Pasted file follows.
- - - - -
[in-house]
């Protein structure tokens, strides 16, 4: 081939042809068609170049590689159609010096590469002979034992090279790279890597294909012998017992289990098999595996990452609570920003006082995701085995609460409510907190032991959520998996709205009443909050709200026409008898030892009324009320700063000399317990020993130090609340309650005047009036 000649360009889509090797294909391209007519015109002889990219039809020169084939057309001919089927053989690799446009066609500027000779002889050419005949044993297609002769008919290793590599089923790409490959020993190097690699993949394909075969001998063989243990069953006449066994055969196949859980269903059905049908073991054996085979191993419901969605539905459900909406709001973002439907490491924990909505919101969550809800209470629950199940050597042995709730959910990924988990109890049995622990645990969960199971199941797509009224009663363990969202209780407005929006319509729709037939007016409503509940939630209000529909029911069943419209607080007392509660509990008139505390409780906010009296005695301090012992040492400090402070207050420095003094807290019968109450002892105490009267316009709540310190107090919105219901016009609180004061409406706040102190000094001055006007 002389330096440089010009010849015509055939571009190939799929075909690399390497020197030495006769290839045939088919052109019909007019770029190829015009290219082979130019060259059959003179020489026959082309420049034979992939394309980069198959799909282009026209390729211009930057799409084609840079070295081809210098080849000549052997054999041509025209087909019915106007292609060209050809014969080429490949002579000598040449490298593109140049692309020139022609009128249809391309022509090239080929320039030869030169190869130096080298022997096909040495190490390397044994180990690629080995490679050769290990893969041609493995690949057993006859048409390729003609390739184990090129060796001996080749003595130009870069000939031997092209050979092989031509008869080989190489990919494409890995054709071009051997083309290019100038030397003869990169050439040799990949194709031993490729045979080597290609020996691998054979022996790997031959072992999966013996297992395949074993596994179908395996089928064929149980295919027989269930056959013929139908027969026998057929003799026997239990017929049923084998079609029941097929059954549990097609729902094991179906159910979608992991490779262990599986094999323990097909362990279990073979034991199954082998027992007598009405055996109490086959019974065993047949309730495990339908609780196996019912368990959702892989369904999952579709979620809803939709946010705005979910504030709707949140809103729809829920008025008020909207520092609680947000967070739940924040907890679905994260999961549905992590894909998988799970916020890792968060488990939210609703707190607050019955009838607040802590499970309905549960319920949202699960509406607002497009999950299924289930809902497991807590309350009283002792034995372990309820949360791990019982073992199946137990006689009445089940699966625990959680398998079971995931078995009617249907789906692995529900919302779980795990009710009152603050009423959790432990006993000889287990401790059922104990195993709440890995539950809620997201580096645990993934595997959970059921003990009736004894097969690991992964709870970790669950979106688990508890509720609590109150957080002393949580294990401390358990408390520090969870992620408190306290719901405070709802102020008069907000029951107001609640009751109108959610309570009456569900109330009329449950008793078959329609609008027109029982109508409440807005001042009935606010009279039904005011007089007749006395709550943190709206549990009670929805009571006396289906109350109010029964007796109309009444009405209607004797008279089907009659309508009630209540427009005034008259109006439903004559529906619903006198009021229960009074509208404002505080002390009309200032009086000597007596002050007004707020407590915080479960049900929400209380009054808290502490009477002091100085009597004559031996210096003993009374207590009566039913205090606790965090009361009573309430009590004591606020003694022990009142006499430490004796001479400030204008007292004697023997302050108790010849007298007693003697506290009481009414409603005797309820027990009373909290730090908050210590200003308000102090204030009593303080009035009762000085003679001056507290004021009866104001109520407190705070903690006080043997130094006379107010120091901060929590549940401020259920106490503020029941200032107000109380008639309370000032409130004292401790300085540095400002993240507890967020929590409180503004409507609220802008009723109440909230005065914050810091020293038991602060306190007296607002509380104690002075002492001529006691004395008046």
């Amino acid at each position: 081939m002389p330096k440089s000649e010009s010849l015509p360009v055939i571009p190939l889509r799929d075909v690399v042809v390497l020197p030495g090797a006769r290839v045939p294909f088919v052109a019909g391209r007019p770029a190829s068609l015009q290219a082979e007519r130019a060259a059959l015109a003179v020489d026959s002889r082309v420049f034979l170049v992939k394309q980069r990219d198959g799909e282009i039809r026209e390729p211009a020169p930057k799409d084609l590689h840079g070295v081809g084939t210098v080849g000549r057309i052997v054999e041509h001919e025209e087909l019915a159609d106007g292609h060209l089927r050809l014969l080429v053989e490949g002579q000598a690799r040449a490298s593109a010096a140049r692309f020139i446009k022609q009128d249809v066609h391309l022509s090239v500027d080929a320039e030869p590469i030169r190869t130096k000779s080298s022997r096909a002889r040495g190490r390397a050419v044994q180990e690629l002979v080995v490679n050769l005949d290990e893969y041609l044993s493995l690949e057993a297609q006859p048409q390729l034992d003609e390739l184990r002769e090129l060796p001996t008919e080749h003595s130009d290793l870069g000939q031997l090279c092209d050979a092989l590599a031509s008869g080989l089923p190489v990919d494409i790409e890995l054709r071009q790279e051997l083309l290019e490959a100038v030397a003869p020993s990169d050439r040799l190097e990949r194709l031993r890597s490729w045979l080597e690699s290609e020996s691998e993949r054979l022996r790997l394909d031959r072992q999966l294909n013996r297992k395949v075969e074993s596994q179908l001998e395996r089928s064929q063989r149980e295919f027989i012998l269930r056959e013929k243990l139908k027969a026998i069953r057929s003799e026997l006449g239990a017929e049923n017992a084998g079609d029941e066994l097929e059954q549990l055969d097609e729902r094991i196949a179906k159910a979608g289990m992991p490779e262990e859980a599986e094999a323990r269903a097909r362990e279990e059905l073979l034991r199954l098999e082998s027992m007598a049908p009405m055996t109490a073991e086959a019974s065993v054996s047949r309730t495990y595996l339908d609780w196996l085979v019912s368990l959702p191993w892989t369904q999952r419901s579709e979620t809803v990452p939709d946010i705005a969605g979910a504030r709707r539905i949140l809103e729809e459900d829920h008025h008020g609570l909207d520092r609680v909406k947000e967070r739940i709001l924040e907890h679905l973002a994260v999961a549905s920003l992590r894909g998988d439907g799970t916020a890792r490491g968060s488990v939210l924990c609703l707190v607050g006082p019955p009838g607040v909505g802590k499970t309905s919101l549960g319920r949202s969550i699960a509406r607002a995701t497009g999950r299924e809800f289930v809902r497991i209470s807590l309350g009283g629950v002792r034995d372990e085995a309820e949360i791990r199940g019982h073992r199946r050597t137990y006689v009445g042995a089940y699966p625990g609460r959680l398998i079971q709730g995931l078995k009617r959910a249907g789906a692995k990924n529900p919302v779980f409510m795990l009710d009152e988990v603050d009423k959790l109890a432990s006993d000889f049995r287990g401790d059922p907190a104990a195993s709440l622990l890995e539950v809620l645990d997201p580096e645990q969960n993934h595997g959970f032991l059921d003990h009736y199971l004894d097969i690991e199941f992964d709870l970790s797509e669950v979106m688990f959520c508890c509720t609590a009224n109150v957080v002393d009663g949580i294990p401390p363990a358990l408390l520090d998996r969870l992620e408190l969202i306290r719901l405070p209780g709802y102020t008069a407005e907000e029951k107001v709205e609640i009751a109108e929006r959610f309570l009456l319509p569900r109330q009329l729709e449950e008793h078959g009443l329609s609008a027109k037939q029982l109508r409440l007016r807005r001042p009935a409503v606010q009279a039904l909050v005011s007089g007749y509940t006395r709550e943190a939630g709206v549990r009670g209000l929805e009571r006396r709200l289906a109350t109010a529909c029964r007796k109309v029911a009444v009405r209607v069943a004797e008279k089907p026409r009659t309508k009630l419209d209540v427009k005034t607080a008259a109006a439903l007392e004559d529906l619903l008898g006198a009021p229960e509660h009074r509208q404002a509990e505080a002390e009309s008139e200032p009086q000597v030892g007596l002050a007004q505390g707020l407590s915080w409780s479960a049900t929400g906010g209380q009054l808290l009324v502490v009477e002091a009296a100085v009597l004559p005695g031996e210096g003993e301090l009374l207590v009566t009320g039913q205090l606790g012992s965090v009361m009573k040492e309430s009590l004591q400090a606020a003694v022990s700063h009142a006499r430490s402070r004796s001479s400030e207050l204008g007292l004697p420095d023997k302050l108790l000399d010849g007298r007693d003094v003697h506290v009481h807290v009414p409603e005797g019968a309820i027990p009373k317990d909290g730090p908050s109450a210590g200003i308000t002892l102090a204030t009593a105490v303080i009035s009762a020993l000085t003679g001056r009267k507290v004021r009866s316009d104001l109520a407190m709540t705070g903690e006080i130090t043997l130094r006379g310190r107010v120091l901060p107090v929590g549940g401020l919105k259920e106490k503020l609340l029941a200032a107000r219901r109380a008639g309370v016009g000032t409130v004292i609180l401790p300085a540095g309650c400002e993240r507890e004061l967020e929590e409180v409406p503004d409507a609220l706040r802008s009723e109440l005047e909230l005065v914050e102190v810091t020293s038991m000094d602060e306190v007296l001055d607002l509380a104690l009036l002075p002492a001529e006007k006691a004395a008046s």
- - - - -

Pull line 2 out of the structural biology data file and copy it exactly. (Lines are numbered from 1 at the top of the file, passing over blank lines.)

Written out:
């Protein structure tokens, strides 16, 4: 081939042809068609170049590689159609010096590469002979034992090279790279890597294909012998017992289990098999595996990452609570920003006082995701085995609460409510907190032991959520998996709205009443909050709200026409008898030892009324009320700063000399317990020993130090609340309650005047009036 000649360009889509090797294909391209007519015109002889990219039809020169084939057309001919089927053989690799446009066609500027000779002889050419005949044993297609002769008919290793590599089923790409490959020993190097690699993949394909075969001998063989243990069953006449066994055969196949859980269903059905049908073991054996085979191993419901969605539905459900909406709001973002439907490491924990909505919101969550809800209470629950199940050597042995709730959910990924988990109890049995622990645990969960199971199941797509009224009663363990969202209780407005929006319509729709037939007016409503509940939630209000529909029911069943419209607080007392509660509990008139505390409780906010009296005695301090012992040492400090402070207050420095003094807290019968109450002892105490009267316009709540310190107090919105219901016009609180004061409406706040102190000094001055006007 002389330096440089010009010849015509055939571009190939799929075909690399390497020197030495006769290839045939088919052109019909007019770029190829015009290219082979130019060259059959003179020489026959082309420049034979992939394309980069198959799909282009026209390729211009930057799409084609840079070295081809210098080849000549052997054999041509025209087909019915106007292609060209050809014969080429490949002579000598040449490298593109140049692309020139022609009128249809391309022509090239080929320039030869030169190869130096080298022997096909040495190490390397044994180990690629080995490679050769290990893969041609493995690949057993006859048409390729003609390739184990090129060796001996080749003595130009870069000939031997092209050979092989031509008869080989190489990919494409890995054709071009051997083309290019100038030397003869990169050439040799990949194709031993490729045979080597290609020996691998054979022996790997031959072992999966013996297992395949074993596994179908395996089928064929149980295919027989269930056959013929139908027969026998057929003799026997239990017929049923084998079609029941097929059954549990097609729902094991179906159910979608992991490779262990599986094999323990097909362990279990073979034991199954082998027992007598009405055996109490086959019974065993047949309730495990339908609780196996019912368990959702892989369904999952579709979620809803939709946010705005979910504030709707949140809103729809829920008025008020909207520092609680947000967070739940924040907890679905994260999961549905992590894909998988799970916020890792968060488990939210609703707190607050019955009838607040802590499970309905549960319920949202699960509406607002497009999950299924289930809902497991807590309350009283002792034995372990309820949360791990019982073992199946137990006689009445089940699966625990959680398998079971995931078995009617249907789906692995529900919302779980795990009710009152603050009423959790432990006993000889287990401790059922104990195993709440890995539950809620997201580096645990993934595997959970059921003990009736004894097969690991992964709870970790669950979106688990508890509720609590109150957080002393949580294990401390358990408390520090969870992620408190306290719901405070709802102020008069907000029951107001609640009751109108959610309570009456569900109330009329449950008793078959329609609008027109029982109508409440807005001042009935606010009279039904005011007089007749006395709550943190709206549990009670929805009571006396289906109350109010029964007796109309009444009405209607004797008279089907009659309508009630209540427009005034008259109006439903004559529906619903006198009021229960009074509208404002505080002390009309200032009086000597007596002050007004707020407590915080479960049900929400209380009054808290502490009477002091100085009597004559031996210096003993009374207590009566039913205090606790965090009361009573309430009590004591606020003694022990009142006499430490004796001479400030204008007292004697023997302050108790010849007298007693003697506290009481009414409603005797309820027990009373909290730090908050210590200003308000102090204030009593303080009035009762000085003679001056507290004021009866104001109520407190705070903690006080043997130094006379107010120091901060929590549940401020259920106490503020029941200032107000109380008639309370000032409130004292401790300085540095400002993240507890967020929590409180503004409507609220802008009723109440909230005065914050810091020293038991602060306190007296607002509380104690002075002492001529006691004395008046």